Anthropogenic seismic noise recorded in cities is typically generated by various processes such as cultural and sporting events, individual and public commuter traffic, and the production and transportation of different kinds of goods (e.g., Groos and Ritter, 2009). Traffic in particular heavily influences the frequency range from ∼1 Hz to more than 45 Hz, with variation with respect to urban location due to the influence of subsurface conditions. As a result, geophysical sensing such as fiber-optic distributed acoustic sensing (DAS) has recently proven to be capable of providing remarkably resolved statistics about public infrastructure utilization across many large sectors of a city (Lindsey et al., 2020). Surface waves generated by vehicles in stratified soil have been shown to be mainly restricted to the 2–20 Hz frequency band. Vehicle-induced ground vibrations are generated by the pitch and axle hop modes of the vehicle coupling to the road. Although far-field vibration levels depend on vehicle speed, road unevenness, the vehicle itself, and soil characteristics, vibration frequencies attributed to axle hop modes depend on vehicle distance and velocity (Lombaert et al., 2000; Lombaert and Degrande, 2001).
The seismic noise recorded by stations, which are all within 5 km of the main roads in the state in a busy urban environment, is relatively similar across all stations in our frequency band of interest and has a specific temporal pattern that suggests a ubiquitous source. This has been characterized as traffic-dominated anthropogenic noise (e.g., Boese et al., 2015; Green et al., 2017) and indicates that the method likely provides a good proxy for the temporal variation of traffic volume. With a lot of people working from home or losing their jobs during the lockdown, our results could in large part indirectly show the decrease in commuter traffic.
Like in a lot of populated places around the world, the effect of lockdown measures was observed as a decrease in high-frequency seismic noise in the city of Querétaro. Our results specifically show the benefit of using a network of low-cost Raspberry Shake stations to investigate the temporal and spatial variation of anthropogenic noise at a city scale.
While the tracked variation of human-generated noise has high similarity to community mobility as obtained from mobile technology, it yields a finer resolution that could effectively single out localized zones of increased noise level caused by more activity, such as in the Benito Juárez industrial park, or construction work, such as at the campus of the Universidad Tecnológica de Querétaro.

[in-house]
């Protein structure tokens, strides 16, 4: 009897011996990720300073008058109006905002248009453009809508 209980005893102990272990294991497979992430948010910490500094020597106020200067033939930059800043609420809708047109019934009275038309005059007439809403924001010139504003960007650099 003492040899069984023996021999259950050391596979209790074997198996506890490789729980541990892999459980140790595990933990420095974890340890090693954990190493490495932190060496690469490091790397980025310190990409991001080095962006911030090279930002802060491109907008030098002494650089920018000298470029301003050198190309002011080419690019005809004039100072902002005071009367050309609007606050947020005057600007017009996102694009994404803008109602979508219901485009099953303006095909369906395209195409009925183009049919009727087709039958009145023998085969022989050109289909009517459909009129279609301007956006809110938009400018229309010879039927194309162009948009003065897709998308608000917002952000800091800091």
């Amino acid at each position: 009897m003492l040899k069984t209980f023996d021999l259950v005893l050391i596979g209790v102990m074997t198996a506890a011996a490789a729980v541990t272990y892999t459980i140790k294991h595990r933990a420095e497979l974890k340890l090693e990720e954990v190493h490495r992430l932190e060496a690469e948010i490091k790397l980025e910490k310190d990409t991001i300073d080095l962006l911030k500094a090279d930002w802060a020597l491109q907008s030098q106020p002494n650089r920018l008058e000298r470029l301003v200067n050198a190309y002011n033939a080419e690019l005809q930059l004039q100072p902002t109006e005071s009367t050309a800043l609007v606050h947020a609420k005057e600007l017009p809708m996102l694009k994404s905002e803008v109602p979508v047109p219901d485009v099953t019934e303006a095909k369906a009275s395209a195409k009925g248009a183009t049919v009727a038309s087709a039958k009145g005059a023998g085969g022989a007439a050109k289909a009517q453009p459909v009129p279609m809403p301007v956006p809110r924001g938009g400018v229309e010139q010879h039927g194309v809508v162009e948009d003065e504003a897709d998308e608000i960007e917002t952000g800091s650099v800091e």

The privacy concerns associated with mobile-technology-based community mobility data require a low resolution to anonymize original user data. Along with a higher resolution, anthropogenic seismic noise has the advantage of being anonymized by definition and does not require the population to share their personal data.
While we observed the contribution to anthropogenic noise in the near-field of sources such as construction work and sporting events, the observed correlation between seismic noise and mobility at the city scale is consistent with the traffic-dominated nature of anthropogenic seismic noise in urban areas. Although observing variations of traffic volumes in the seismic signal is not monitoring the lockdown per se, it proves to be a reliable proxy for human activity, especially at the city scale with such a network.
Data for stations R3F94, RB158, and R3F94 are openly accessible as part of the citizen scientist earthquake monitoring network (AM) through FDSN Web Services (https://doi.org/10.7914/SN/AM; Raspberry Shake Community et al., 2016). The remaining data used in this study are available upon request to the corresponding author.
RSMDP, VHMR, and XPC designed the study. All the authors analyzed the seismic data. RSMDP, VHMR, and XPC wrote the paper. All the authors interpreted the results and revised the article.
The authors declare that they have no conflict of interest.
This article is part of the special issue “Social seismology – the effect of COVID-19 lockdown measures on seismology”. It is not associated with a conference.
This work is supported by grant CONACYT-299766 and CONCYTEQ. Raphael S. M. De Plaen acknowledges support from a UNAM-DGAPA postdoctoral scholarship. We also thank the following institutions: CCU-UNAM, UTEQ, UPQ, CECEQ, Estadio Corregidora, and Parque Industrial Benito Juárez for allowing us to install equipment in their facilities.
This paper was edited by Paula Koelemeijer and reviewed by two anonymous referees.